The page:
Why I’m gardening during the Covid-19 pandemic: to battle with a pestilence I can see

Eve Abrams holds kale leaf April 2020

Eve Abrams

Eve Abrams holds kale leaf April 2020

Eve Abrams

The snails and cabbage worms in my garden are a modest challenge, one that takes my mind off the larger crisis in our midst.

I spent a few hours with my kale yesterday.  Less than the day before, but the rain barrels are nearly empty. They trickle-filled the watering can enough to minimally dampen all three beds of Lacinato kale—nothing close to the every-other-day root soak I’d been giving my beloveds ever since the mayor first called on us to stay at home. But I’m not worried; New Orleans is due for rain some day soon. Hopefully a gusher.  

Above, a shot of the author’s kale garden at her home in New Orleans. She waters them primarily with rain caught in barrels, which she says has two advantages—it avoids chemicals from the Mississippi River, and helps offset the cost in an area with surging water prices.

In addition to the rain barrels, we keep a bucket in the kitchen sink to capture grey water. I used yesterday’s on the seeds my husband and I planted a few days ago: a new crop of arugula, basil, green beans, and cilantro. Along with the water, the seeds received a patina of olive oil and Meyer’s soap.  So it goes in these hand-washing times.

It’s prime growing season here in the Gulf South. Last week was in the 80’s but today and yesterday were delightfully overcast and pleasant.  The orange and Satusuma trees still have a few blossoms, and along with the marked decline in car exhaust, the air smells wonderful. Tending the garden has become my solace, and now that the farmers’ markets have suspended operations, it feels important.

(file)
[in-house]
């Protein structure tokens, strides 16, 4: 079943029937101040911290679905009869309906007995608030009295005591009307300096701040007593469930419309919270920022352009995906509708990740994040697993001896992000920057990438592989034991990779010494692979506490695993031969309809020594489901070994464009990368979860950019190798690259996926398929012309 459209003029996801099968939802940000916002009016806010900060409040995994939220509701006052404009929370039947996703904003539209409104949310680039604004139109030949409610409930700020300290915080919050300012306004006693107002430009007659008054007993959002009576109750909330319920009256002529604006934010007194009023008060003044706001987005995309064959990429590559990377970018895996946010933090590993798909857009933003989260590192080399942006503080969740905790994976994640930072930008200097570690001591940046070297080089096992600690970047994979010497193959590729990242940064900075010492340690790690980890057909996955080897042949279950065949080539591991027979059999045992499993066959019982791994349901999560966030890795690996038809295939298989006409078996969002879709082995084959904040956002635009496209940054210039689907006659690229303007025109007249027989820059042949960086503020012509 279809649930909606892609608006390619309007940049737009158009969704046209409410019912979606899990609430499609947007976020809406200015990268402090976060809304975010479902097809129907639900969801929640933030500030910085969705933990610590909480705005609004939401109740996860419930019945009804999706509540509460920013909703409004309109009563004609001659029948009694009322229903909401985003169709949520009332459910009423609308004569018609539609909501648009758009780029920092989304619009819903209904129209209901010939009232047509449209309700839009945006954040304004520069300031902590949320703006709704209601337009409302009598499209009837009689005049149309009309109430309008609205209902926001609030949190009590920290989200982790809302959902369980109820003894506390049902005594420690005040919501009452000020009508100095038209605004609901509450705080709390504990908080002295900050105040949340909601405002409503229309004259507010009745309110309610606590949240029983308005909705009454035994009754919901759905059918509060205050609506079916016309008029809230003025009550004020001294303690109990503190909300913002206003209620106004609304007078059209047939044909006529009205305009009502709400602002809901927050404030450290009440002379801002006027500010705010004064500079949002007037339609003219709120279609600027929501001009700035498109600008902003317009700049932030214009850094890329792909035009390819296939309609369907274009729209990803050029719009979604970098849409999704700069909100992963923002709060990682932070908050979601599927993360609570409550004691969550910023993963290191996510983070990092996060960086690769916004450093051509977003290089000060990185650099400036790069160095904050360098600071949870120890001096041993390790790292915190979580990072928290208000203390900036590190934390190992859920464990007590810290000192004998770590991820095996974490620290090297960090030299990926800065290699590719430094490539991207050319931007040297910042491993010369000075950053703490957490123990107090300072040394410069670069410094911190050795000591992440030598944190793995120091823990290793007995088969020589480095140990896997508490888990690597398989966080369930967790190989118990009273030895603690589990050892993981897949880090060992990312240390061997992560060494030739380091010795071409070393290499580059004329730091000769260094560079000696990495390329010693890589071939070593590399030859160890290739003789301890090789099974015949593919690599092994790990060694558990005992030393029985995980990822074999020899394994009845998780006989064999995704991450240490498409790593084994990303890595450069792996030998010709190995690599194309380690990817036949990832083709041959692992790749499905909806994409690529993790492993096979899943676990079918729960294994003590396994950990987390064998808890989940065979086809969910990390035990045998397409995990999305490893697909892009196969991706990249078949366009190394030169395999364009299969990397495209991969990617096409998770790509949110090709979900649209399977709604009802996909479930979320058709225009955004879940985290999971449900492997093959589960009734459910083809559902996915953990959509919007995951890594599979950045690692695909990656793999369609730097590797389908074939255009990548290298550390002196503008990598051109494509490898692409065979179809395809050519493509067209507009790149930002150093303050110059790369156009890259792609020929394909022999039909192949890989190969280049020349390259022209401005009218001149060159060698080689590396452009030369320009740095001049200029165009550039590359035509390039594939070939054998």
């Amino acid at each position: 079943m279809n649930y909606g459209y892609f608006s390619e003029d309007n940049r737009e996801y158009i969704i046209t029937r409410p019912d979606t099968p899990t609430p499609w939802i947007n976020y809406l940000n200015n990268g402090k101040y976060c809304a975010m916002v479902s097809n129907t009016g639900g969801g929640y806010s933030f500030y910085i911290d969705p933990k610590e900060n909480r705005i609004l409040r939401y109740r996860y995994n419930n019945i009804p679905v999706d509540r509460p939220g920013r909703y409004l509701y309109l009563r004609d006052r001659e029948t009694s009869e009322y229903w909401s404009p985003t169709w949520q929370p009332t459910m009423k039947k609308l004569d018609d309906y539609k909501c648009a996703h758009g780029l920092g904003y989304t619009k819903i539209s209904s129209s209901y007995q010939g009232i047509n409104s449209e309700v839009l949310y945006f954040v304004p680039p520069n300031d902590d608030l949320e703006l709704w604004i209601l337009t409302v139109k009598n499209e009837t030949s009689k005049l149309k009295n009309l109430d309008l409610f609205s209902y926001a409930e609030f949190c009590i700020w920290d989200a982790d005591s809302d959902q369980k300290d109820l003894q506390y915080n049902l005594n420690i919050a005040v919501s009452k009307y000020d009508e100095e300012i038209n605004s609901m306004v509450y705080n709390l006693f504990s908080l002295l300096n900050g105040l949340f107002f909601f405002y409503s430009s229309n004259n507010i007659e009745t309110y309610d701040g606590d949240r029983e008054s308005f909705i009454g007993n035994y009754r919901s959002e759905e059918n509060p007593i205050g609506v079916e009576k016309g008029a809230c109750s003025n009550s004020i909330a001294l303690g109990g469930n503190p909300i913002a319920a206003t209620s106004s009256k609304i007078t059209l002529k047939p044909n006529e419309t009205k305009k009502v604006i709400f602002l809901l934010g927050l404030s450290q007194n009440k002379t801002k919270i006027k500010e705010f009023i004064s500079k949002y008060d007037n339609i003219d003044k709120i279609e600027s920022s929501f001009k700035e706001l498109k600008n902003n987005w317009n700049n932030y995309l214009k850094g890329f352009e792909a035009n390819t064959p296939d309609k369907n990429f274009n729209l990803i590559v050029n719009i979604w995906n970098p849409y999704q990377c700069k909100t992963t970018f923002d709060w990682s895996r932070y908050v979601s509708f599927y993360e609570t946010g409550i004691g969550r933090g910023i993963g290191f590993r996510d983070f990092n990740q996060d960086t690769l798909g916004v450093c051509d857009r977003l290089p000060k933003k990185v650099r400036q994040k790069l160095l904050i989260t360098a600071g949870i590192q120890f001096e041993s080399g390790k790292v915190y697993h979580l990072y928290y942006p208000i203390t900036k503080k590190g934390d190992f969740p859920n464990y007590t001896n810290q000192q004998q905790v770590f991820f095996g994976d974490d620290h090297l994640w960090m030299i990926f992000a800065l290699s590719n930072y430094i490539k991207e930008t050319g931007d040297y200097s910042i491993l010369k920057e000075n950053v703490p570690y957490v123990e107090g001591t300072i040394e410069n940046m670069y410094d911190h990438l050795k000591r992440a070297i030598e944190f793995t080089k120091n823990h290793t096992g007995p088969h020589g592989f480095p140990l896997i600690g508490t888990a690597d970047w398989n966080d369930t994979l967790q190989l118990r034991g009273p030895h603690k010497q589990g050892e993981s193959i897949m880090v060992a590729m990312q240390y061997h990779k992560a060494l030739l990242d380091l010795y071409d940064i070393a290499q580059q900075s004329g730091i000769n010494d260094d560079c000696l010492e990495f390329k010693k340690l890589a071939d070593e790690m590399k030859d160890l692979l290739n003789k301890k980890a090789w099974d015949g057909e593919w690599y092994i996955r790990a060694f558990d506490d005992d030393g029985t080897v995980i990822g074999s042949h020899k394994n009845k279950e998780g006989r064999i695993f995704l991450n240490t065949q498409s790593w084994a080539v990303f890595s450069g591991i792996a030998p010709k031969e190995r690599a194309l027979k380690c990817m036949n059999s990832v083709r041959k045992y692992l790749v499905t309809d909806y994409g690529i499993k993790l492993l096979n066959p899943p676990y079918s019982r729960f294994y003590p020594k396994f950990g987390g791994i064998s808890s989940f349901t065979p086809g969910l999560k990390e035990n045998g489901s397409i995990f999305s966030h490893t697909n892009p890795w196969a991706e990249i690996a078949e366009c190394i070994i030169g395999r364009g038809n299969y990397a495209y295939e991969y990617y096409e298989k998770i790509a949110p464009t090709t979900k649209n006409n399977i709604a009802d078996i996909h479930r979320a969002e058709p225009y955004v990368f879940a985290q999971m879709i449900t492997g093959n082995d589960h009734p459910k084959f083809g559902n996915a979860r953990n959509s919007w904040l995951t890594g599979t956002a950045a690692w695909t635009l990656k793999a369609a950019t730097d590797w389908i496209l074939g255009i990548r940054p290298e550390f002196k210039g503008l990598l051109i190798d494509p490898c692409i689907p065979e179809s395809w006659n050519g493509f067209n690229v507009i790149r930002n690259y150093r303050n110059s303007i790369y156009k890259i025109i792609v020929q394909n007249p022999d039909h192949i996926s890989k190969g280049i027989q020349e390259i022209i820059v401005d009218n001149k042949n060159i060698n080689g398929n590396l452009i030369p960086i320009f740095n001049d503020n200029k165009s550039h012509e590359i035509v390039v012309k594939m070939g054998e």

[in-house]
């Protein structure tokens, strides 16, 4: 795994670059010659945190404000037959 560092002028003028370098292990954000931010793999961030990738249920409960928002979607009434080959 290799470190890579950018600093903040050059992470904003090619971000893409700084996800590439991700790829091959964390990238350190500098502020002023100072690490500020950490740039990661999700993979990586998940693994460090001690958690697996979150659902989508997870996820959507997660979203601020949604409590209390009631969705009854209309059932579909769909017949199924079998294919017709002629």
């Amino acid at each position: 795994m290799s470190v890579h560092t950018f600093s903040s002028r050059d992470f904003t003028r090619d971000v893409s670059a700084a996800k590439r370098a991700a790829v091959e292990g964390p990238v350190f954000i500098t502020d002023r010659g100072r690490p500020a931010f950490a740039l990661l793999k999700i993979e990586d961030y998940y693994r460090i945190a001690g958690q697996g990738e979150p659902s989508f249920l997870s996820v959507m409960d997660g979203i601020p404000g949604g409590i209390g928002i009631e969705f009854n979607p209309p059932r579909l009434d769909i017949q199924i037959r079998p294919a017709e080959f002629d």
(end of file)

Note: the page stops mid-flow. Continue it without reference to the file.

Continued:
Tending the garden has become my solace, and now that the farmers’ markets have suspended operations, it feels important.

As my watering can fills, I methodically check the undersides of each kale leaf—leaf by leaf. I wipe away and crush the cabbage aphids, little brown balls clustered together in the veins’ crevasses and the leaves’ outer curls. It makes my scalp itch just thinking about them. I crush the tiny, almost-cute cabbage worms congregating on the inner leaves with the back of my fingernail.  The odd snail? Squashed against the side of the garden bed. It’s hand-to-hand combat. Not a particularly efficient means of pest control, but I don’t want to spray my food, and these days, I have the time.

Covid-19 essay: the author's kale garden new New Orleans, Louisiana

Eve Abrams

Yesterday morning, Ms. Frances, two yards away, was watering her plants while I was ministering to the kale. I called good morning through the chain link fence.  She called good morning back. I asked how she was holding up. She said fine, but there was something in her answer that told me otherwise. I wondered if she was feeling poorly, or if she was simply annoyed with Mr. Hardy, her husband, who’s adorable and old and chain-smokes on their front stoop. Who knows?  Times are strange.

This morning, Ms. Gail—Ms. Frances’s sister, who lives in the house between us—was watching her laundry dry on the line while I was scrutinizing the kale, and she told me Frances had an upset stomach, but that she was feeling much better.

I sighed my relief and Ms. Gail offered me a crawfish pie she’d made.  She walked inside to fetch one and handed it to me over the fence. Then we both backed away to re-establish our six-foot separation.  I thanked Gail for the pie and resumed picking young bugs off my future dinners, glorying in battle with a pestilence I can see.

Eve Abrams is a radio producer, writer, audio documentarian, and educator whose work centers on amplifying the voices from her adopted hometown, New Orleans.